Friday, October 10, 2003
The Gorge Re-Build It Center is open for business despite major funding setbacks. The non-profit eco-building center, a project of the Columbia Gorge Earth Center, is located between Tum-a-Lum Lumber and Windance Sailboards on Highway 35.
The center, whose goal is to divert quality, reusable building materials from the landfill for resale at affordable prices, has faced an uphill battle for funding since the idea was hatched nearly two years ago — mostly due to the economic downturn.
The center’s executive director, David Skakel, announced this week that a major grant the center was seeking from Meyer Memorial Trust was denied. That means additional funding from the Mt. Hood Economic Alliance has also disappeared, as it had been awarded contingent on the Meyer grant coming through.
But community support for the project has been strong. Windance owner Brian Carlstrom donated commercial space at his store for the center to use through next April. Joe Field, a part-time resident of Rowena, donated a truck and a cargo trailer for the business.
“The way I look at it, out of the ashes rises the phoenix,” Skakel said. “As much as we would like to be in a better position, we think we have a good opportunity here to prove our concept for the next seven to eight months.” Along with operating the business, Skakel will continue to seek funding through grants and other sources.
“It really depends on community interest and support at this point,” he said. The Gorge Re-Build It Center is seeking volunteer help, cash contributions and donations of valuable items that the center can sell to raise money.
“But we’re especially interested in asking contractors in the Gorge — this is Gorge-wide, not just Hood River — to chip in to support us now because we believe this amounts to an indirect investment in their own business,” Skakel said.
“We’ll save them countless future trips to Portland for used building materials, and eventually for new alternative building materials. We’ll have a local place where they can purchase these things.”
The center is seeking donations of building materials, which can be done by appointment.
“Due to the tight space, we have to be careful and scrutinize the items we accept,” Skakel said. “We hope people respect this because with so few resources, it could threaten the survival of this project if we have to carry the cost of getting rid of unwanted items that are just dumped here.”
Skakel said he remains “upbeat” about the project.
“On the one hand, (the funding setbacks) were unexpected because we feel we have such a solid project,” he said. “But on the other hand, it’s a really tough time to raise funds in the nonprofit world.
“We see this as a great opportunity,” he added. “We’re going to have seven months here to make this thing work if the community supports it.”
The Gorge Re-Build It Center is open Tuesday through Saturday from 9 to 5. For information or to inquire about donations, call the center at 387-4387.
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Parkdale third graders sing "12 Disaster Days of Christmas"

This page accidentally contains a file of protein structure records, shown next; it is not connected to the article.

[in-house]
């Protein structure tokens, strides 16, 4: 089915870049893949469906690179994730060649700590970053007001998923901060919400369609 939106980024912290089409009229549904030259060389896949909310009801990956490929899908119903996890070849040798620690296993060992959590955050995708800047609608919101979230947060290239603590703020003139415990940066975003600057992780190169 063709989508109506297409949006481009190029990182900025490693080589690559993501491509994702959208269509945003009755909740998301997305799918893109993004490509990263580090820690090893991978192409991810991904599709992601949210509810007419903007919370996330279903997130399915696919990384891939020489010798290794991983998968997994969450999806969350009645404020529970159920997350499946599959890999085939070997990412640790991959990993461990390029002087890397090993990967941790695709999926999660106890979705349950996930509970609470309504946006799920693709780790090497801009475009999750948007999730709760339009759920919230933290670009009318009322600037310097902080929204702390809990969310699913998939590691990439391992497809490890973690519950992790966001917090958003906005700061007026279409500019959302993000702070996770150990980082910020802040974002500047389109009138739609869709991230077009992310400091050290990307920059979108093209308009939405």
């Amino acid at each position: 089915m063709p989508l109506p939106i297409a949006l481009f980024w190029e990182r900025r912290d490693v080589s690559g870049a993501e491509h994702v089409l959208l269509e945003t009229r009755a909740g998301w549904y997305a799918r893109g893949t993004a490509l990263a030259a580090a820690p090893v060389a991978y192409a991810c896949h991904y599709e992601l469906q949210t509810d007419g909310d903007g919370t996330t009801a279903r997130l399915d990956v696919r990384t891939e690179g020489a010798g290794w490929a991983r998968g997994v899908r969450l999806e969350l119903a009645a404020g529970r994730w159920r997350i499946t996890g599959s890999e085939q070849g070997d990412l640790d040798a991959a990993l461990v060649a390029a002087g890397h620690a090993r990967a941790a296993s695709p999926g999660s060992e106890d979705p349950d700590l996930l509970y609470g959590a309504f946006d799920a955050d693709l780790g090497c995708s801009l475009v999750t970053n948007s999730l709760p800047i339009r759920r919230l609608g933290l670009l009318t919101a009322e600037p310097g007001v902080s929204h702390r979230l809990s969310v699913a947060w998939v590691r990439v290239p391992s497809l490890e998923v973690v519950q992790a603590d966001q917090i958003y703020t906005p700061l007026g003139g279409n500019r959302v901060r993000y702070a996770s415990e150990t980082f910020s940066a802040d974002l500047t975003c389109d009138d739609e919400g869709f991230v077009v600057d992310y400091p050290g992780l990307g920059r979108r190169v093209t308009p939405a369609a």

Welcome to your sing-able Christmas gift list. What follows is an emergency rendition of “12 Days of Christmas” – for outfitting your home or car in case of snow storm, earthquake, flood or other emergency. Read it as a simple list, or sing it to the tune of “12 Days” – you know, as in “ … and a partridge in a pear tree…” Not to make light of it, but the song is a familiar framework for a set of gift ideas that you could consider gathering together, even if the recipient already owns items such as a bunch of coats, tire chains and flashlights. Stores throughout the Gorge are stocked up on all these items. Buying all 12 days might be prohibitive, but here are three ideas for checking any of the dozen off your list (notations follow, 1-12.) The gift items needed to stay warm, dry and safe are also coded to suggest items in your abode (A) in your car (C) or both (B). 12 Gallons of Water (A) 11 Family meals (B) 10 Cans of propane (A) 9 Hygiene bags (B) 8 Packs of batteries (A) 7 Spare coats (B) 6 Bright red flares (C) 5 Cozy blankets (B) 4 Tire chains (C) 3 Flashlights (B) 2 cell phone chargers (B) 1 And a crush-proof first aid kit (B) Price ranges? Here’s a few quotes for days Three, Two, Four and Nine: n A family gift of flashlights (three will run $15-30, Hood River Supply, Tum-A-Lum) n Cell phone chargers (two will run $30-60) n Tire chains (basic set, $30, Les Schwab, returnable if unused for the winter) n Family meals ($100 or so should cover the basics for three or four reasonably well-fed days) n The home kit should be kept in a handy place near an exit, and remember that water needs to be replenished every few months. If you have a solid first aid kit already, switch out the gift idea with “and-a-sto-o-u-t- tub-for it-all …” Otherwise, it’s a case of assembling your home or car kits and making sure all members of the family know what the resources are and how to use them (ie flares and propane). Emergency situations are at worst life-threatening, at best deeply uncomfortable if you and your family are left without power for an extended period, or traveling and find yourself in a situation where you need to wait out a storm, lengthy traffic delay, or other crisis. Notes on the 12 gift ideas: 12 – Gallons of water: that’s one per person in a four-member family to last for three days, the recommended minimum to be prepared for utility outages. 11 – Easy-open packaged goods, energy bars, dried food and nuts are good things to include for nutrition. Think of what your family of four needs for three days to stay fortified and hydrated (see number 12). Can-opener also recommended 10 – If you have a propane camping stove, keep extra fuel handy. 9 – Hygiene bags: put packaged moistened towelettes, toilet paper, and plastic ties in large garbage bags (for personal sanitation) Resource list courtesy of Hood River County Emergency Management, Barbara Ayers, manager/ 541-386-1213. The county also reminds residents to Get a Kit, Make A Plan to connect your family if separated, and Stay Informed. See www.co.hood-river.or.us to opt-in for citizen alerts. Enlarge